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Revisiting the randomized signature AppleScript, now with API goodness

When I shared an AppleScript last week which created randomized signatures using TextExpander, I promised to revisit it when the iheartquotes.com API started working again. It's working right now, but it seems to go up and down; check this link before you try the script and make sure you get a quote, not an error message.

As before, when used with a TextExpander snippet set to the AppleScript type, this script will provide a random quote, this time pulling it from the Internet rather than our own list. The script is essentially the same, so I'm only going to explain the part which changed; visit the previous article for a rundown on the rest:

set _date to do shell script ¬
"date +'Sent on %A, %b %d at %l:%M %p'|tr -s ' '"

set _quote to ""

try

set _quote to do shell script "curl -s \\
'http://www.iheartquotes.com/api/v1/random?source=macintosh&max_lines=4'"

set {astid, AppleScript's text item delimiters} ¬
to {AppleScript's text item delimiters, return}
set _quote to paragraphs 1 through -3 of _quote as string
set AppleScript's text item delimiters to astid

end try

set _out to "
-Brett

" & _date & "
________________________________
Brett Terpstra | myemailaddress@mywebsite.com
The Unofficial Apple Weblog | http://www.tuaw.com

" & _quote

return _out

The curl call

Here's the part which makes this more interesting than it was before:

set _quote to do shell script "curl -s \\
'http://www.iheartquotes.com/api/v1/random?source=macintosh&max_lines=4'"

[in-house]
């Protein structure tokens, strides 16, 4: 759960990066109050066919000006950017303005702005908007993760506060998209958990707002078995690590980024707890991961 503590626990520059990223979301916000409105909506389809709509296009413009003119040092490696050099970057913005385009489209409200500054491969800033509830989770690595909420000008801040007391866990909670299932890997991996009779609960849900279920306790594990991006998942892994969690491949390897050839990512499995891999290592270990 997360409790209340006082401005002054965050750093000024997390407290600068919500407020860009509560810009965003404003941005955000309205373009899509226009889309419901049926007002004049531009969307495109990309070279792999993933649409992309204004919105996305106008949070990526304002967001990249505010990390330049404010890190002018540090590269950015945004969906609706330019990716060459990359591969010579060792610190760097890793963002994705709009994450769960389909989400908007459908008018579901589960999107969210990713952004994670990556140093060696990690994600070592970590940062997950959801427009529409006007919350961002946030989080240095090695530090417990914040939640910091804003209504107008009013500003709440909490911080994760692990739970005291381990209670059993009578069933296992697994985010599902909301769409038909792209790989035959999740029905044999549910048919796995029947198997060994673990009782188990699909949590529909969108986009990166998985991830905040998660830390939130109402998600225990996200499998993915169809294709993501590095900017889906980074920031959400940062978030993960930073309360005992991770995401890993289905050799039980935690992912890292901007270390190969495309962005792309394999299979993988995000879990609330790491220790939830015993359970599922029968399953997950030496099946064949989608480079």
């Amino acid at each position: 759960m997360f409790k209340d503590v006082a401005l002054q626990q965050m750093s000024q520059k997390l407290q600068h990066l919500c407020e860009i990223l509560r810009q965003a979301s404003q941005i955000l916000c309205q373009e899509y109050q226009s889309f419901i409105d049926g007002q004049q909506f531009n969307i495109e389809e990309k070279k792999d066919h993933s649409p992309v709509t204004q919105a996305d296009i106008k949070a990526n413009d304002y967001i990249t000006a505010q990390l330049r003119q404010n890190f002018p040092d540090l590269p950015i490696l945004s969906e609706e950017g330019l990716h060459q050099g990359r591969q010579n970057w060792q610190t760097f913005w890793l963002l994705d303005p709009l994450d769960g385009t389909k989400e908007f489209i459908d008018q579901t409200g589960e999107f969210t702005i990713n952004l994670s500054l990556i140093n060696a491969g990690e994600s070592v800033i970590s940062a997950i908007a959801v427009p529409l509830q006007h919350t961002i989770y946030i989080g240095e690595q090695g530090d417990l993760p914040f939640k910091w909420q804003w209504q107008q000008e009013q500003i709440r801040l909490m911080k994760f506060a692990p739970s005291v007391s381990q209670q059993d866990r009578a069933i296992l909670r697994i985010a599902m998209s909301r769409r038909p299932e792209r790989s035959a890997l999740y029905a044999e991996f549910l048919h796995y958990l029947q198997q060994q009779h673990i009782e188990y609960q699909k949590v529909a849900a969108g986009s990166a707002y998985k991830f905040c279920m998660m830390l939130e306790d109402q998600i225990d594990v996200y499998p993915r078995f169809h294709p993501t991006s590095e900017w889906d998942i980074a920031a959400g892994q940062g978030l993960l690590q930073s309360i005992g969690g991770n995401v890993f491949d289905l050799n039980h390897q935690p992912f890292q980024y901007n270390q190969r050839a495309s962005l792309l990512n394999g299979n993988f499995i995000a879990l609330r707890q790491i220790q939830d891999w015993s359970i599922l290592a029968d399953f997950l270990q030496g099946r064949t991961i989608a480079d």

First off, that really should be all one line, but is split here for formatting purposes. You can remove the double backslash (\\) and merge the lines together if you like. What this does is use AppleScript's ability to run shell scripts (Unix commands) to make a curl call to retrieve a response from the iheartquotes API. Note the "try" statement surrounding that section; it will just return our regular signature without the quote if anything goes wrong. If it gets a response, it stores it in a variable (_quote) and then trims off the last line, like this:

set {astid, AppleScript's text item delimiters} ¬
to {AppleScript's text item delimiters, return}
set _quote to paragraphs 1 through -3 of _quote as string
set AppleScript's text item delimiters to astid

The first two lines (actually one line) are shorthand for setting "AppleScript's text item delimiters" -- the character that AppleScript uses to separate text items in a block of text -- to the return character and store the current text item delimiter in a variable so we can restore it with the last line. Using the paragraphs command, which automatically uses the return key to separate paragraphs, we turn the quote into a list of paragraphs, starting with the first and ending with the third from last. This is because the last two "paragraphs" are always an empty line and a permalink (even if you use the API's parameters to turn off the permalink). The last part of that line, "as string", is where the text item delimiters come into play, putting the list items back together with a return after each one, reconstructing the original formatting.

Note: You could do the same thing by adding |sed -n '$!p' to the end of the do shell script line, right before the last double quote. I suppose you might as well, as long as you're dipping out to the shell anyway ...

From there it's the same as before, just building a final output string from the pieces we've created. This method provides a much wider variety of randomized signatures than constructing your own list by making use of a small section of the wide array of data on the interwebs. The use of curl in an AppleScript can open a lot of possibilities, such as posting to Twitter in various ways. or shortening urls on the fly. Have fun.



When I shared an AppleScript last week which created randomized signatures using TextExpander, I promised to revisit it when the...